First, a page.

7 things to know about the new groundbreaking breast cancer treatment
In the past few years alone, medical science has made some great strides when it comes to cancer prevention and treatment -- we've seen several experimental breast cancer treatments that have been claimed to cure the disease. But it wasn't until early 2016, when two drugs were used in combination, that the big "cancer cure" seemed like it could become a reality.
At that time, the two drugs, Tykerb (known as Tyverb in Canada) and Herceptin, were already on the market and had been used to treat cancer independently of each other in the past. However, research conducted in England showed that their powers combined might have incredible, cancer-shrinking abilities.
The buzz started in March 2016 when a new study showed the drug combinations' potential to significantly shrink HER2-positive breast cancer only 11 days after diagnosis. In April 2016, a Lancet study also found the dual-targeted drug therapy to be "active and well-tolerated" among patients with HER2-positive metastatic colorectal cancer. And most recently, in September 2016, an American Association for Cancer Research study confirmed that the two drugs could work as a very active treatment for HER2-positive and hormone receptor-negative breast cancer, when used alongside chemotherapy.
With all the research that's been released in the past year, here's what you need to know about this possible game-changing drug therapy:
1. Scientists have never seen results like this before
The earlier study, which was carried out by the University of Manchester and the Institute of Cancer Research in London, was originally just looking to shrink tumors somewhat before surgery. However, 11 days after the drug combination was administered to breast cancer patients, surgeons found that a number of the tumors had either shrunk significantly or vanished entirely.
"For solid tumours to disappear in 11 days is unheard of. These are mind-boggling results," study leader Professor Nigel Bundred told Daily Mail.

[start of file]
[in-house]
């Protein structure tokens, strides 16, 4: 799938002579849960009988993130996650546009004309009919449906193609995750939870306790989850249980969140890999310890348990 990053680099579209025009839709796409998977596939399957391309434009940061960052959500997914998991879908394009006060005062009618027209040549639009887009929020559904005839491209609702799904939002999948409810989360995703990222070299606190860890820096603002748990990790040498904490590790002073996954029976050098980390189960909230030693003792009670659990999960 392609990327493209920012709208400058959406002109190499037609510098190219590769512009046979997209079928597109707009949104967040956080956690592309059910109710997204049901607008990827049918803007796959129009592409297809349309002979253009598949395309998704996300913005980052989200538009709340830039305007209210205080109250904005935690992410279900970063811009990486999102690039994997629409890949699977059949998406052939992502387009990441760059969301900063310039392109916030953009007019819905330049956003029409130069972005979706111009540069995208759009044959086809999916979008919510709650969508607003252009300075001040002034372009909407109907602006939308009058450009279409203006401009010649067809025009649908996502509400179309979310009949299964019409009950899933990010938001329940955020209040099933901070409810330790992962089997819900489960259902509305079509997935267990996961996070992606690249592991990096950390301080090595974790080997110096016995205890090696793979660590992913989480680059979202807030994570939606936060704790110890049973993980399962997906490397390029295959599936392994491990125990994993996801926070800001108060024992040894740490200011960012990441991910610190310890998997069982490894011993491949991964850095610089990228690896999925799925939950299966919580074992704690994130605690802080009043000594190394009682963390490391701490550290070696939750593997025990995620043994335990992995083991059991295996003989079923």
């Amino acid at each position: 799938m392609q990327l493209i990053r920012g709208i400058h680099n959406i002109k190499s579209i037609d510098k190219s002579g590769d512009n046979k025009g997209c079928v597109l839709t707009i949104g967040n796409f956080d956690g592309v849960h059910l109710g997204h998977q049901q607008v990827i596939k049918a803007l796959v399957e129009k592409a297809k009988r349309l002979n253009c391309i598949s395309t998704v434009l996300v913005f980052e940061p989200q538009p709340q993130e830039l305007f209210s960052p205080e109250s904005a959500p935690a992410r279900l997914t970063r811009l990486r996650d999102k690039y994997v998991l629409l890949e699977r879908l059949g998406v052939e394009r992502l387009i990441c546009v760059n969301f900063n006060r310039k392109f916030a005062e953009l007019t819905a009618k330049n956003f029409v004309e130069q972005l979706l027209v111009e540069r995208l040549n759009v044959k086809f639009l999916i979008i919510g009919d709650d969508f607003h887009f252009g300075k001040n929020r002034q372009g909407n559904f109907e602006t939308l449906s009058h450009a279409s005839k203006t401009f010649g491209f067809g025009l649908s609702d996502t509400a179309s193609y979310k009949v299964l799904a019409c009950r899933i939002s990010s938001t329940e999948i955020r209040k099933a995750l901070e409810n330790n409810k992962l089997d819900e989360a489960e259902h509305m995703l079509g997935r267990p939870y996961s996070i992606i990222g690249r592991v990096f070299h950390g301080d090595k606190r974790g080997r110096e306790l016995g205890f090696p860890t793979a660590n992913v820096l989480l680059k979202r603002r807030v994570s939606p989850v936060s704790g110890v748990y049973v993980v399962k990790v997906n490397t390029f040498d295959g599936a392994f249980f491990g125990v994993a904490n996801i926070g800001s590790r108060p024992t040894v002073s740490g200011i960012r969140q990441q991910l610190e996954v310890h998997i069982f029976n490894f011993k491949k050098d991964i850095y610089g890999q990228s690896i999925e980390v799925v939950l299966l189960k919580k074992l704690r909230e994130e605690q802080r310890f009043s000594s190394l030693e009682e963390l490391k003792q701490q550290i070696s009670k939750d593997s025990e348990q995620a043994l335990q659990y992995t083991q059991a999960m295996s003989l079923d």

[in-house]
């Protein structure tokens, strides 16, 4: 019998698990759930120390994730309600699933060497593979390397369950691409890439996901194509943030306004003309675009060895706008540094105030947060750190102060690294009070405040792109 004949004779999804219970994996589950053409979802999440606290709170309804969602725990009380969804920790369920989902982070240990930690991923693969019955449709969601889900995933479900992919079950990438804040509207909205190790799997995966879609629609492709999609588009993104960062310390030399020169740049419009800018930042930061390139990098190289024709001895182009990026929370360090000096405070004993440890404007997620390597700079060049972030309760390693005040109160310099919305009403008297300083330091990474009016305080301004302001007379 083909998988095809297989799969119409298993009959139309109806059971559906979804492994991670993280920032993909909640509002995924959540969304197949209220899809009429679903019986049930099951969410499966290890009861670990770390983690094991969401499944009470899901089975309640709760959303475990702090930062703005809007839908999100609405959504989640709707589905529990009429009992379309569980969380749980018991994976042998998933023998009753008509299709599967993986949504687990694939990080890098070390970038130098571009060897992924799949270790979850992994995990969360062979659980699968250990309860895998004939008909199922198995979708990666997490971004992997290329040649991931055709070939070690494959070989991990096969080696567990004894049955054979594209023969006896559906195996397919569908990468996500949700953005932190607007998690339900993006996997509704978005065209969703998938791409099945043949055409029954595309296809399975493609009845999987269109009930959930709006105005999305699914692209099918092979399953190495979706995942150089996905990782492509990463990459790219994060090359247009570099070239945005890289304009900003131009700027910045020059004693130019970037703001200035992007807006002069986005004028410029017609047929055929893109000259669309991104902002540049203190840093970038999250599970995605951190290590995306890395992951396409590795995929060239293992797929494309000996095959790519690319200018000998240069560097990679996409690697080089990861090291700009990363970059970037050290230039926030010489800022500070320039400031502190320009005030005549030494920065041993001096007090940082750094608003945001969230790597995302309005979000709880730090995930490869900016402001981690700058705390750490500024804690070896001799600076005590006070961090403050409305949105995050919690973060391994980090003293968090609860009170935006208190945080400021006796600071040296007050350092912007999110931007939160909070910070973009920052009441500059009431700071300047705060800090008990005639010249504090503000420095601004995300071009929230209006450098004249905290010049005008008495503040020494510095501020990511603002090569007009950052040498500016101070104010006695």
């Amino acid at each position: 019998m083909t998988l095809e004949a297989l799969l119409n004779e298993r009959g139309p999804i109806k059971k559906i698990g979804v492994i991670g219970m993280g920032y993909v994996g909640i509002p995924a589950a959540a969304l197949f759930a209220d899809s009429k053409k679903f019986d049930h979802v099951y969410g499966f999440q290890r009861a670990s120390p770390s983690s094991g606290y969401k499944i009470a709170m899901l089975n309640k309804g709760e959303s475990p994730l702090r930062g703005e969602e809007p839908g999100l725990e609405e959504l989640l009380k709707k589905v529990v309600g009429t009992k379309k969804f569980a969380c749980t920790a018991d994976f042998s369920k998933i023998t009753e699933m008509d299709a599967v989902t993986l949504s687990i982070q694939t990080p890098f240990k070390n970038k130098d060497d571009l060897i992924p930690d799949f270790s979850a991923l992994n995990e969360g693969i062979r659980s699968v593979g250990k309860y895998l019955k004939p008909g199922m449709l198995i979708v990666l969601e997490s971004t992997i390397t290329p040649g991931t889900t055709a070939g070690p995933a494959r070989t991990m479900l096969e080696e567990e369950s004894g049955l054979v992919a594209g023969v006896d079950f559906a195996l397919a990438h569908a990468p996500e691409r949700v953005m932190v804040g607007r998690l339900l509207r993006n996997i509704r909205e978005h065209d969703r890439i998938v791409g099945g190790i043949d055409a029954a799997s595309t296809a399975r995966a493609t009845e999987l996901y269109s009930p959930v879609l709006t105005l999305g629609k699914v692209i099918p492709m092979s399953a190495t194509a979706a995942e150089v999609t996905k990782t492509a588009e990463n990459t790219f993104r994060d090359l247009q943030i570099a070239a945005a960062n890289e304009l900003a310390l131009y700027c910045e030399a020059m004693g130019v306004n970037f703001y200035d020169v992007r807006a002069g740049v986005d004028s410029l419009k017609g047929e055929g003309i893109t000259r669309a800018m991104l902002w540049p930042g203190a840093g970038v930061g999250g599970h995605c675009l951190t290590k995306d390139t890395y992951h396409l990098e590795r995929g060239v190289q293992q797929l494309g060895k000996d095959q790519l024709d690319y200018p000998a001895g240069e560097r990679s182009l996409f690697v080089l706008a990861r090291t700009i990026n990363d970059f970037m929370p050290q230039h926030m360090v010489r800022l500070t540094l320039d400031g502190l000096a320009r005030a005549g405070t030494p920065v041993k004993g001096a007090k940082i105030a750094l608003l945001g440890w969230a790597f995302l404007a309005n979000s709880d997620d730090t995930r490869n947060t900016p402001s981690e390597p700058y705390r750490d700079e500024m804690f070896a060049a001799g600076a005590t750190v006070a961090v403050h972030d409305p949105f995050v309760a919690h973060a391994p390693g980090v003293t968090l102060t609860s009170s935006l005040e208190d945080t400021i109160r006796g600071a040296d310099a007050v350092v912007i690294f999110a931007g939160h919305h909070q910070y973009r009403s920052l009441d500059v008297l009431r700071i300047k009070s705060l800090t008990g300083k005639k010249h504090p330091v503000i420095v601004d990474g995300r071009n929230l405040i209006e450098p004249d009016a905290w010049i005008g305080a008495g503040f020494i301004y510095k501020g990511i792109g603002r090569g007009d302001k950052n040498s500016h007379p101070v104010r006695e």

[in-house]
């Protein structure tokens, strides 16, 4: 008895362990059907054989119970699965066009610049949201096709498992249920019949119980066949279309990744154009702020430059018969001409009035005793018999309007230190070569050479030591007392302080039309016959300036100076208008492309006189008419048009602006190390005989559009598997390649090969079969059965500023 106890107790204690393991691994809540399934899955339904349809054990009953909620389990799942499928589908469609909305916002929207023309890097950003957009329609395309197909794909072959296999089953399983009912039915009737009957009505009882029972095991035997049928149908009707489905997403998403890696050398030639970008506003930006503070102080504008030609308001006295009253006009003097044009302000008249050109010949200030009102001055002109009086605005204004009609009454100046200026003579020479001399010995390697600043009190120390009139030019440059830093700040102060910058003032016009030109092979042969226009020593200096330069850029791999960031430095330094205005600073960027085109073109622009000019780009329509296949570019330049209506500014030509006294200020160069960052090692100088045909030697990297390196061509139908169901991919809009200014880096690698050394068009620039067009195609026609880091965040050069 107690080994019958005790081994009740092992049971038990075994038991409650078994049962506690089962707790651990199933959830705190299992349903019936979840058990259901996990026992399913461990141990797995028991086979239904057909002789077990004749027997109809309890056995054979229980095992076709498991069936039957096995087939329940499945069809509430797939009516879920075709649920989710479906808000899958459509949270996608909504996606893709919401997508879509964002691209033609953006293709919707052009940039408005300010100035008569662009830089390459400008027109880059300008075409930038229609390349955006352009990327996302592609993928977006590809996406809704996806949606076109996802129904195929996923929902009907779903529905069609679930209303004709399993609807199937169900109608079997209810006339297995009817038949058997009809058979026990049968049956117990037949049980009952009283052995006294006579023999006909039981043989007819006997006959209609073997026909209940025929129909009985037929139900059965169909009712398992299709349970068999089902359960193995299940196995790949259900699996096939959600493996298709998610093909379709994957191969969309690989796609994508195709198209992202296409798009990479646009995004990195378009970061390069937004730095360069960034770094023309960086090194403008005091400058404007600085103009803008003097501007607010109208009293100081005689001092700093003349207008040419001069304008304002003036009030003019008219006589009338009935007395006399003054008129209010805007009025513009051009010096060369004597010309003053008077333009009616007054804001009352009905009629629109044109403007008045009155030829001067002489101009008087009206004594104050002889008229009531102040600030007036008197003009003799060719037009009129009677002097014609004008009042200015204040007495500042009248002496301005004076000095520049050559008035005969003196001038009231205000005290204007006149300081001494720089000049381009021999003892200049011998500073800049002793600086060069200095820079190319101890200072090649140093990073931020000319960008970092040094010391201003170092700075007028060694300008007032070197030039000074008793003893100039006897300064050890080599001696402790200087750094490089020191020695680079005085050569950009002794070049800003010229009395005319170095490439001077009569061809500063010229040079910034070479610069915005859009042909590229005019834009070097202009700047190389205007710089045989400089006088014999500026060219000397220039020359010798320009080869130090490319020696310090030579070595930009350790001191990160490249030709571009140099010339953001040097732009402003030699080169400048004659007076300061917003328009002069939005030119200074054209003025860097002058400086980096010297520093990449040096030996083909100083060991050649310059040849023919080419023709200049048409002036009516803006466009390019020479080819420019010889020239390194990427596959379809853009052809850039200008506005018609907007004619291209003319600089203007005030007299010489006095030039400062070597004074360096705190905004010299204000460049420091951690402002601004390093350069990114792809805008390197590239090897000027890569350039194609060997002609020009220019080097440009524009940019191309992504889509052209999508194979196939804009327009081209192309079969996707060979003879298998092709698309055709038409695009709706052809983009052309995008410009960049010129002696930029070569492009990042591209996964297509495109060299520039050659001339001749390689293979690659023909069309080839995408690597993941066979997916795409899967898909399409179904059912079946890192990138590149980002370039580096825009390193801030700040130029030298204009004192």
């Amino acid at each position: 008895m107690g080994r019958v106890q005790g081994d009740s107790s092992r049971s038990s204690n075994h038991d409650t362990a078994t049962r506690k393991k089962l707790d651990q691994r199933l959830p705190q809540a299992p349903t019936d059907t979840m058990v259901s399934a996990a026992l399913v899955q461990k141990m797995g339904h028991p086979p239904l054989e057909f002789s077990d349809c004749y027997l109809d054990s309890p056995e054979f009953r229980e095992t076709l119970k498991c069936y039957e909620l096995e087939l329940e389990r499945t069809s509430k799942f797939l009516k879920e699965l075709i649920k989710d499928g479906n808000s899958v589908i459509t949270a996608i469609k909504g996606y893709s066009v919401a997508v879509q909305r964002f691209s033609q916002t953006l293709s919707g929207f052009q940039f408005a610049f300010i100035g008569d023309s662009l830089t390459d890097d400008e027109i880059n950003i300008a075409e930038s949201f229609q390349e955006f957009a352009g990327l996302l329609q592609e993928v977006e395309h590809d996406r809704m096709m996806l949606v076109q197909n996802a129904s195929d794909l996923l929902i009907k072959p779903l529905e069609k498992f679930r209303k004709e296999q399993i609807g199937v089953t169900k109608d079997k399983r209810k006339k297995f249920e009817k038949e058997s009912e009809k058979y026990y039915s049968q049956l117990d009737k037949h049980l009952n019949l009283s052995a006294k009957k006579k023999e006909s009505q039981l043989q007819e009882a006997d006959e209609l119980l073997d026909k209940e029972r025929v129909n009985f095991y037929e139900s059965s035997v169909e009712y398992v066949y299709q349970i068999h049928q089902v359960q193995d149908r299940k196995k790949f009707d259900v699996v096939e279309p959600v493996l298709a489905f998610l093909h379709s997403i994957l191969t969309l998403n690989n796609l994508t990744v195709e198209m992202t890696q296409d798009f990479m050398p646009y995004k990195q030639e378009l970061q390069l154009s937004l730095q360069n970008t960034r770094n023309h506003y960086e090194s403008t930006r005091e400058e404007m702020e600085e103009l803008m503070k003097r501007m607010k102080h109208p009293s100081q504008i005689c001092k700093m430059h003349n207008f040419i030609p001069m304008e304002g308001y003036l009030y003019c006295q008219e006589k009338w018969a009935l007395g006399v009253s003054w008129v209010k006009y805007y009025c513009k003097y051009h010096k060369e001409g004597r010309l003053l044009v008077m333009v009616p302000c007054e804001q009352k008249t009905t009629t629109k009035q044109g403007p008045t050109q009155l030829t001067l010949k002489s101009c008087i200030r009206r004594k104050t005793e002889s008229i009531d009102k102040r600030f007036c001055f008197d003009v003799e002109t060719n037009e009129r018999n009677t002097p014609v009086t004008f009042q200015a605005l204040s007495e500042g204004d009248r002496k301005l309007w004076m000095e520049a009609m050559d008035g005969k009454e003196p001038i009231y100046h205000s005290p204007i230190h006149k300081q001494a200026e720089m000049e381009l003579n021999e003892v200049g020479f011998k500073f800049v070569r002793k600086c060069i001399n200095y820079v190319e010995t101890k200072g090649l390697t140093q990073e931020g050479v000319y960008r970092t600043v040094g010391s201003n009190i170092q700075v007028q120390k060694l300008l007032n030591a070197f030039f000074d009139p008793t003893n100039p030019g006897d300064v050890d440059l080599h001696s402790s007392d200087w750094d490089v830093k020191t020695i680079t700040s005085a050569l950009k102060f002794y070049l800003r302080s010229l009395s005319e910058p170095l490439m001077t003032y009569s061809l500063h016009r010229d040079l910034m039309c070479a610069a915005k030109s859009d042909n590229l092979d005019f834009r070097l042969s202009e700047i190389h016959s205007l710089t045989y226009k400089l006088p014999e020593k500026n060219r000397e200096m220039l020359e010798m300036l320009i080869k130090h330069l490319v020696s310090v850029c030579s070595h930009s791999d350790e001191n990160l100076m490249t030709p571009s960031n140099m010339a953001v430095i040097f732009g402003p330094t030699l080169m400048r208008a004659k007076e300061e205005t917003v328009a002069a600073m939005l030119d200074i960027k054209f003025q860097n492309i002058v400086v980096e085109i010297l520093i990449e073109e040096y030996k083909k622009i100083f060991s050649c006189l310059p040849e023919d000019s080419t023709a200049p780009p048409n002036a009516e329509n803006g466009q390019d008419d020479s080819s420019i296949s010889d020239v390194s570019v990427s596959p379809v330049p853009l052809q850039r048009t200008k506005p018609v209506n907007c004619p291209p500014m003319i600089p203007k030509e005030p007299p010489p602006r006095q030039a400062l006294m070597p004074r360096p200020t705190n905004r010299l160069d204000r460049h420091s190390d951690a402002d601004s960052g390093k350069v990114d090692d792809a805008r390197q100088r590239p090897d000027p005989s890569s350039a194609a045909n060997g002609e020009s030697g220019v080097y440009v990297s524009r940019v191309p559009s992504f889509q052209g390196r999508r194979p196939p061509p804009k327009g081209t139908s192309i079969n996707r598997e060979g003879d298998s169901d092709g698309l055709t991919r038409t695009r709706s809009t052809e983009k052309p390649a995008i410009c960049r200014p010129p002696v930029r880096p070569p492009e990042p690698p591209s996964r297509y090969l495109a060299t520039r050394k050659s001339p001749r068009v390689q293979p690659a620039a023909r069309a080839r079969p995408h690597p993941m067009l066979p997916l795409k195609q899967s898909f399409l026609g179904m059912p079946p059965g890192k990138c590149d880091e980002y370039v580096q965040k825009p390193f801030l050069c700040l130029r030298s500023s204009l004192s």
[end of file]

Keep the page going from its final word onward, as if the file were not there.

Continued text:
2. The women who received the treatment had a specific kind of breast cancer
HER2-positive (human epidermal growth factor), to be precise. It's a more aggressive cancerous gene that occurs in 1 in 5 breast cancer cases. Even though it's more deadly, HER2-positive breast cancer patients usually respond well to this type of drug treatment.
3. Herceptin alone was dubbed a "wonder drug" when it came out 10 years ago
Herceptin was the first gene-targeted breast cancer drug, and when it appeared a decade ago, it changed the lives of women with HER2-positive breast cancer. Usually given after tumor removal surgery and/or with chemotherapy, it's been proven to boost the five-year survival rate from 66 percent to 95 percent.
4. This new drug combination may make chemotherapy for this type of cancer no longer necessary
If given within the first few days of an HER2 breast cancer diagnosis, the combination of Herceptin and Tyverb may do just as well at shrinking tumors as months of chemotherapy would. It all comes down to how the drugs work together to combat the cancer cells from all sides.
5. Here's how the drugs give the one-two punch
One drug goes to work on the outside of the cancer cells, while the other penetrates the interior of the cells, thereby effectively weakening them. Doctors believe the dual attack on cancer cells is akin to fighting off one strong bully with two smarter, quicker friends. They essentially unarm the cells, blocking their ability to keep growing.
6. How you take the drugs
Herceptin is given in drip form, while Tyverb can be taken in a pill.
7. There is still more research that needs to be done
While the results are pretty astounding, the study was relatively small — only 257 women with the disease were involved, and out of them, only 66 took the combination treatment. To be sure this treatment is as effective as the scientists believe it to be, more trials and tests will have to be run. However, they remain cautiously optimistic that this early study could be a breast cancer treatment game changer.
Originally published March 2016. Updated Sept. 2016.